A few years ago, Blake Haddon of The Minneapolis Tribune, gave its readers ‘”Gopher Tales of Minnesota”, with suitable illustrations. Dassel was given a few of these interesting old historical events and here they are:
When the Dassel-Hutchinson mail carrier became lost in the blinding blizzard of 1873 and wound up in Litchfield instead of Hutchinson he was docked a day’s pay which was later restored to him through the efforts of Senators Alexander Ramsey and William Windom.
On July 18. 1886, a farmer’s ox fell into an old well in Dassel, Minnesota. A resourceful citizen rang the fire-bell and the “Department”, equal to the emergency, pumped enough water into the well to float the ox up and he came out without a scratch.
The business men of Dassel, Minnesota paid $35 to have an automobile exhibited at the street fair of 1900. The driver from Minneapolis carried passengers around the block for 10 cents per, and took in $87.60 during the day.
Nip DeLong was the first white child born in Dassel, Minnesota, and that was on August 16, 1869. His first thirty years was on a farm south of the village. Now for over forty years he has lived in the village where he was born.
On October 10, 1896, the people of Dassel, Minnesota gathered at the depot expecting to hear Wm. Jennings Bryan make a 16 to 1 speech, but the train on the Great Northern, with engine No. 131, went through at sixty miles an hour, killing one man and scattering the citizens in all directions.
Bernard Dassel, railroad official and friend of James J. Hill, was once in charge of the pay car which made monthly visits to the stations, drawn by the famous Wm. Crooks Engine No. 1, the first locomotive in Minnesota.
Minnesota winters too tough. – A number of Kakelungs. a type of a Swedish tile stove, were brought from Sweden to Dassel, Minnesota in 1885 by Peter Johnson who built a factory there for their manufacture, which was soon discontinued when it was found that Minnesota weather was too severe for this type of heat.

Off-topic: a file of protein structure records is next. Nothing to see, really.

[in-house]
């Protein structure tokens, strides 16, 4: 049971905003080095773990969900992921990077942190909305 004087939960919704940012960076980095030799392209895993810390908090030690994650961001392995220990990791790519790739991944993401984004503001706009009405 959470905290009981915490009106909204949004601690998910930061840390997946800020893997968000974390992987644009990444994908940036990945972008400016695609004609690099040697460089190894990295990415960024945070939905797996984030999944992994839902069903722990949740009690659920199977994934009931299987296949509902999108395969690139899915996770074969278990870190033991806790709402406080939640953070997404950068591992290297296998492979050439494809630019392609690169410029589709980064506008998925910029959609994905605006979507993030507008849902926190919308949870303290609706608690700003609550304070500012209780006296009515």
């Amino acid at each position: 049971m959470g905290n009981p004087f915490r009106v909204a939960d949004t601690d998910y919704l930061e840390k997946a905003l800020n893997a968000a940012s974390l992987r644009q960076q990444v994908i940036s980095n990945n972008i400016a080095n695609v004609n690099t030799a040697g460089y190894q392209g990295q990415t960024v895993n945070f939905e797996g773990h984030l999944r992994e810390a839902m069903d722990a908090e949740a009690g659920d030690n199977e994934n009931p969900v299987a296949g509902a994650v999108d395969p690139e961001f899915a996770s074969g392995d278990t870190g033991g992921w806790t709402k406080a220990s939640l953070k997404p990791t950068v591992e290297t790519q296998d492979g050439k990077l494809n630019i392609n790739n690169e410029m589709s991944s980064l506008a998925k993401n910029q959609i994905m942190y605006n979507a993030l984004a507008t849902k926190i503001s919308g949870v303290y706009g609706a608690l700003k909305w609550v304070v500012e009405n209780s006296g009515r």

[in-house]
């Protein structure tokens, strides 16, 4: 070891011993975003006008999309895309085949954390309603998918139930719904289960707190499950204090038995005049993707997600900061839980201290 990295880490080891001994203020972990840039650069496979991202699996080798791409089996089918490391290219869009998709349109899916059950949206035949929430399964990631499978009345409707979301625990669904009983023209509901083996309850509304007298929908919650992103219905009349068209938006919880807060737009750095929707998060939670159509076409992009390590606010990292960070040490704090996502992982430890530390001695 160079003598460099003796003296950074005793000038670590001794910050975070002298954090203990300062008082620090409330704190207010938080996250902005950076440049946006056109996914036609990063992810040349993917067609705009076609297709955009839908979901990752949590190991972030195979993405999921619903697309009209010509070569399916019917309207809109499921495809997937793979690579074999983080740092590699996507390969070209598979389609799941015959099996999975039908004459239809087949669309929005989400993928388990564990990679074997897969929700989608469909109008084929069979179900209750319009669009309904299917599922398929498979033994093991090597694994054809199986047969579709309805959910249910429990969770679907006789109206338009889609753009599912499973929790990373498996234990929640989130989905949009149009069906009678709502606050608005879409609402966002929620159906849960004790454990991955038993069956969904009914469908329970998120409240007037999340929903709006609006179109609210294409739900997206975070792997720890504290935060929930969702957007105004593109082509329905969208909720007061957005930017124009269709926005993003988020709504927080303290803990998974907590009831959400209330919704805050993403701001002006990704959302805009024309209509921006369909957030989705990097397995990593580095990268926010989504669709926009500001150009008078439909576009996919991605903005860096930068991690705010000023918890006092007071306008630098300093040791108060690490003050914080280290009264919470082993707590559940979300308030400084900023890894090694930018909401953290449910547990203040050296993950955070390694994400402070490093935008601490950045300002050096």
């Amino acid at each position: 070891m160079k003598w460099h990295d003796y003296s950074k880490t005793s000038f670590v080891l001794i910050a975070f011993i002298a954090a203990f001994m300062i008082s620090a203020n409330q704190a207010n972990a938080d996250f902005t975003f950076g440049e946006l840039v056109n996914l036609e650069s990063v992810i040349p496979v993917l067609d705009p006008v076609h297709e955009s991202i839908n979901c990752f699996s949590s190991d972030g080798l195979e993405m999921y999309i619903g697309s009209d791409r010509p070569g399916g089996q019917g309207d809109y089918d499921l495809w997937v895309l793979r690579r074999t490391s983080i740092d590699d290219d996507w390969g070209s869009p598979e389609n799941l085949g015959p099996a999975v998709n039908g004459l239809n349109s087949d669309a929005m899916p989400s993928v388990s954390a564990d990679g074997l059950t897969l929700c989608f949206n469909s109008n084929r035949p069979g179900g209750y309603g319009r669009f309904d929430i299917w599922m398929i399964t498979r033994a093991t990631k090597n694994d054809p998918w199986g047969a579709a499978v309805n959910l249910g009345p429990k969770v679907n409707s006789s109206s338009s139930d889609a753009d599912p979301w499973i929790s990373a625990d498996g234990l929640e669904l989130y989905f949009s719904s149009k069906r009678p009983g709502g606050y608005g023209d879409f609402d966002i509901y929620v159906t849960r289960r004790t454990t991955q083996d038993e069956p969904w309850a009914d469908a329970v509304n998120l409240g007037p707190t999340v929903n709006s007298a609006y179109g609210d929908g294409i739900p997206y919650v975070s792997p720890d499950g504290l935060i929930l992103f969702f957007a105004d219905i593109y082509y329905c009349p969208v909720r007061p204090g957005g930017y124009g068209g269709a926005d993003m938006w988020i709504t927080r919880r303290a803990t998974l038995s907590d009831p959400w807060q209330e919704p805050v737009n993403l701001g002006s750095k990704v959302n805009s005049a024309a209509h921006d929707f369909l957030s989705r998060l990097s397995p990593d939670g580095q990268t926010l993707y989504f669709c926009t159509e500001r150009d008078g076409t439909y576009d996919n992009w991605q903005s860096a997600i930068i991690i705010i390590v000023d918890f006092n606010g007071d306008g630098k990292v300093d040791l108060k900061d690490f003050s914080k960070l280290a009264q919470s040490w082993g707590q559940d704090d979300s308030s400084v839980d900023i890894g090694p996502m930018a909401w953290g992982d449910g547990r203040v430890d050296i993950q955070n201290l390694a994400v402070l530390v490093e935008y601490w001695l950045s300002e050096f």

The record still stands. – On June 20, 1894, Ludvick Beckstrom and Oscar E. Linquist rode bicycles from Dassel to Minneapolis, a distance of about 62 miles over uncertain roads, before breakfast, arriving at the Windsor Hotel, Washington and First Avenue North at 8:30 a. m.
Louis Palmersten, a Meeker County pioneer, invented a calendar which told, the day of the week for any date during the period from January l, Year 1, to December 31, 4000 years B.C. and from the Year 1, to December 1, Year 6000 A. D. To find the day of the week, the hand of the dial was turned to the date, month and year of the present time, and the date wanted. The result was the name of the day on the date desired.
Once during the grasshopper plague of 1877 it took a train traveling between Dassel and Darwin, three hours to make a run of five miles. The rails were so thick with grasshoppers, they looked like steampipes and had to be scraped before the train could proceed.
In 1868 Andrew Davidson, a Meeker County pioneer, solved his personal economic problems by shooting enough deer in a month, many from his front porch, the venison and hides of which he sold in Minneapolis for enough money to keep the family in supplies all winter.